I had a very rewarding opportunity on Friday to meet with a fantastic group of HR professionals and discuss the various facets of second generation HR strategic planning. Most organizations developed their first HR strategic plan during the 1990s or early 2000s. For most of us, the plan included our goals as a team coupled with our approach to recruitment, compensation, benefits, retention, and automation. After almost two decades of transformation in human resource operations and practices as well as growth in technical and non-technical capabilities, a second generation of planning has evolved. Now more than ever, the plan acknowledges the important of human resources supporting business objectives. The new approach strives to:
- increase the linkages between business objective and human resource management to add to the organization’s competitive advantage;
- build on analytics and metrics more than simple association to determine the best alternatives; and
- maximize the value of human resources not simply optimize the processes; and
- link human resource success to organizational success.
Among the successful, second generation plans, three factors seem to be present in each:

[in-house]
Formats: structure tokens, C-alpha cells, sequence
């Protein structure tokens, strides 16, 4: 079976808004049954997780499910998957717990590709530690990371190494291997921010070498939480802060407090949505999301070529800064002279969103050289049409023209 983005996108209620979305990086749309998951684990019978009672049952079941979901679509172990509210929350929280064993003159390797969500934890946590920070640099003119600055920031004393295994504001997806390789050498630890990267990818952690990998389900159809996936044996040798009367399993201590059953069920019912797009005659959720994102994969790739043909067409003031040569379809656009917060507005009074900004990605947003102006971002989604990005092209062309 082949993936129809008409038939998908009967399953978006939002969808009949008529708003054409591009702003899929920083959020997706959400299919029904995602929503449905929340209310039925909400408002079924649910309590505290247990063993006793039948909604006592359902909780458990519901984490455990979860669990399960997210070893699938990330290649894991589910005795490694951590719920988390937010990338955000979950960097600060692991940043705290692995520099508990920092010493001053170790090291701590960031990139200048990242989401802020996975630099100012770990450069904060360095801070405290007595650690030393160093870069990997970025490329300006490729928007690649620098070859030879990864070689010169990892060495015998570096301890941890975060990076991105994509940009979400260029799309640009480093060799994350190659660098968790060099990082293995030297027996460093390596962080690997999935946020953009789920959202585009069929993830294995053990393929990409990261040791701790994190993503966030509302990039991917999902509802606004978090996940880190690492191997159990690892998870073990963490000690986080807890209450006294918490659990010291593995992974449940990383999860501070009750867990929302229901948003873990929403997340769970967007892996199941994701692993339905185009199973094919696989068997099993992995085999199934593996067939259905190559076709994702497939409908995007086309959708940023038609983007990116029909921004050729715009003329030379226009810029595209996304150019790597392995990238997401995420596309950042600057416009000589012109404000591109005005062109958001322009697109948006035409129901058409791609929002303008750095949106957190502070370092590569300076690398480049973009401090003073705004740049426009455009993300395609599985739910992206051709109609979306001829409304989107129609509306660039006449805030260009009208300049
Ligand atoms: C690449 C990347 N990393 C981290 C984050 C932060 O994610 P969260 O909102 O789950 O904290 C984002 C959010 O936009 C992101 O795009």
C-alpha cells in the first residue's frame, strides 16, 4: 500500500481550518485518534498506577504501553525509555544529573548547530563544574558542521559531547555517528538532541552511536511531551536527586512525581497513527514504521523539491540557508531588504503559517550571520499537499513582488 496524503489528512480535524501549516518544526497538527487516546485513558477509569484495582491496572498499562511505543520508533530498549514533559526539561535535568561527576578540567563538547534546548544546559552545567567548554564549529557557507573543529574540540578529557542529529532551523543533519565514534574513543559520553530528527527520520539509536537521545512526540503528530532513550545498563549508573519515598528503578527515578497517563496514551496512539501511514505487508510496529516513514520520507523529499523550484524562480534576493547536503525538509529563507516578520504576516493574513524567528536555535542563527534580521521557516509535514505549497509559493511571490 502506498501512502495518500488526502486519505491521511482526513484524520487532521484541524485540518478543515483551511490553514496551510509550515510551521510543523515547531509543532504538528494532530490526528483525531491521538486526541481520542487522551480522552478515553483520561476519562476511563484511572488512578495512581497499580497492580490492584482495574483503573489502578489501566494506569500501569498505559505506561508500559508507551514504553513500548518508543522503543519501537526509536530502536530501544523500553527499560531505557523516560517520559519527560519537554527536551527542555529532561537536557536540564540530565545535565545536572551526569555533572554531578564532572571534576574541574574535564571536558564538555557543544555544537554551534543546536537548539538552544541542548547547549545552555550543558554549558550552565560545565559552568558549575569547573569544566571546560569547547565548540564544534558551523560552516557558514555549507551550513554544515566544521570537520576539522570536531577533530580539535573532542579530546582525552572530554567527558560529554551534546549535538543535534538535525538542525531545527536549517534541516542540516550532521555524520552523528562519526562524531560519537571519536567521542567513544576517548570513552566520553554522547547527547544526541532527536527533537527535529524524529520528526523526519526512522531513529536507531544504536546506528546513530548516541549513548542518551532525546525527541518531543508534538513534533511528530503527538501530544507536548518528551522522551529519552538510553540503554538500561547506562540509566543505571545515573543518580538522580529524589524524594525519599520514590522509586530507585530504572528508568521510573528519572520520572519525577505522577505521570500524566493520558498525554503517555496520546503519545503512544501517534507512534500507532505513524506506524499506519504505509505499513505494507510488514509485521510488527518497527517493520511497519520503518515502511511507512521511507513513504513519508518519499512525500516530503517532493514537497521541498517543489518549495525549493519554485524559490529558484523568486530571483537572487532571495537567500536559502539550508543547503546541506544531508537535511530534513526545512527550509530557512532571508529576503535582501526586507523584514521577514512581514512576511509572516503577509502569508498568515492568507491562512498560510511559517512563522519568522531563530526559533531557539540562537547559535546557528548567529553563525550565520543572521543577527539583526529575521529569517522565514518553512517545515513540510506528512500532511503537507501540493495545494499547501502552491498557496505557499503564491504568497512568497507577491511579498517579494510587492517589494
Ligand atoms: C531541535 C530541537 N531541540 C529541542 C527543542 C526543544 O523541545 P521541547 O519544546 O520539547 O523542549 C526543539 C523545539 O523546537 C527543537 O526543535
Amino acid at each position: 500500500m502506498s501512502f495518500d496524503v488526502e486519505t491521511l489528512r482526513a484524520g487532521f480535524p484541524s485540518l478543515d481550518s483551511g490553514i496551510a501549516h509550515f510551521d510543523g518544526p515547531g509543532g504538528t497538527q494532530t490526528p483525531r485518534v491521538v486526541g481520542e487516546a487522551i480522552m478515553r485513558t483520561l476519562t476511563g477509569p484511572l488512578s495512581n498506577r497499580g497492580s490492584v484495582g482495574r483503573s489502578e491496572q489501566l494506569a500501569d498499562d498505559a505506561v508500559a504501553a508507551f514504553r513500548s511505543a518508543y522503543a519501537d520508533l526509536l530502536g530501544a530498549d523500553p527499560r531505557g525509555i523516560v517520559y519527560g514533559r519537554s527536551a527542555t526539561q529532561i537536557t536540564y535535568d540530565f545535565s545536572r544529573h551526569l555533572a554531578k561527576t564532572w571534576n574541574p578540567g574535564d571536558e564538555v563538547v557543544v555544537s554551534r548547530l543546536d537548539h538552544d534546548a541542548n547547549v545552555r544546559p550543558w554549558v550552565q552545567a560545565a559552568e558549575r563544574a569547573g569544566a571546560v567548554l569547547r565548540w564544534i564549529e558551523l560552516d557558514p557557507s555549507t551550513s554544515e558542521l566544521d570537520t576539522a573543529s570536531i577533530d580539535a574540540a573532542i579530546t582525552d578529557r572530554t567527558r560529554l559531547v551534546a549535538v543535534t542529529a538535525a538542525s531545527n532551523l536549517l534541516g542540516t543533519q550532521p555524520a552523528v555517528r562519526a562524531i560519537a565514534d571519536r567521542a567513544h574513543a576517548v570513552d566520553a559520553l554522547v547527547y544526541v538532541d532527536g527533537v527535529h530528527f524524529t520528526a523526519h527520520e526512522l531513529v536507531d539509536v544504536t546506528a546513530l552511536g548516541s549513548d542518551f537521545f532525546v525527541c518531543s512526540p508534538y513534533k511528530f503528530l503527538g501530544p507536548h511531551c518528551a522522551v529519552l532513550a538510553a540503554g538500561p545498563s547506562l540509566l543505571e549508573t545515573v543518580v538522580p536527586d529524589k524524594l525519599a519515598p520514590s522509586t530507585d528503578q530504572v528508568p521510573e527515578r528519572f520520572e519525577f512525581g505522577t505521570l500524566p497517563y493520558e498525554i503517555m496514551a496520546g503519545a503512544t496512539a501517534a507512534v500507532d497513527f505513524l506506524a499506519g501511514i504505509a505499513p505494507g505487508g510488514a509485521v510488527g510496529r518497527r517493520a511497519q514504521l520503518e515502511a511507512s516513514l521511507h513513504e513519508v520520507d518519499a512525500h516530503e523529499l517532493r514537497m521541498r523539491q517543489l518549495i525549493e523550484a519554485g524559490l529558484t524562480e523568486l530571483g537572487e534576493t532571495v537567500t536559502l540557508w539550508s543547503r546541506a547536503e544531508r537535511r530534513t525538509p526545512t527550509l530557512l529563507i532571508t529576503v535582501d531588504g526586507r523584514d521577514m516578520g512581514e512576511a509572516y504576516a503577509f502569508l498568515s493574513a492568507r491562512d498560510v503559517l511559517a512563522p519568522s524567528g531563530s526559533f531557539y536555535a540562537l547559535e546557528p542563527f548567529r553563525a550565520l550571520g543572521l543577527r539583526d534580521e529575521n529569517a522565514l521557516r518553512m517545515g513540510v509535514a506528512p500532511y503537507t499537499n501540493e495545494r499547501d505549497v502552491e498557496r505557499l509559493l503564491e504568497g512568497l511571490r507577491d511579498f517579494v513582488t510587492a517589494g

- Alignment – new plans go beyond simply linking overall business objectives to joining the results to the organizational strategy of every unit and employee. A comprehensive plan ensures that the strategy links to necessary resources, staffing, policies, and processes. By aligning each major component, not only is the plan’s chance of success increased, but the organization functions in a more integrated and efficient manner.
- Data – planning fails to reach its full potential without a sufficient use of data analysis. Not only should inputs and outcomes be analyzed, but the drivers and processes in between. A planner needs the right data to support the findings as well as the goals.
- Process – we all learned, the typical or basic planning methodology in school of developing vision, creating mission, assessing strengths and weaknesses, developing goals, and determining how to implement, multiple methods and tools are available today. The best process depends on your organization and its culture. While the best process is inclusionary, the structures, tools, and steps should be responsive and flexible.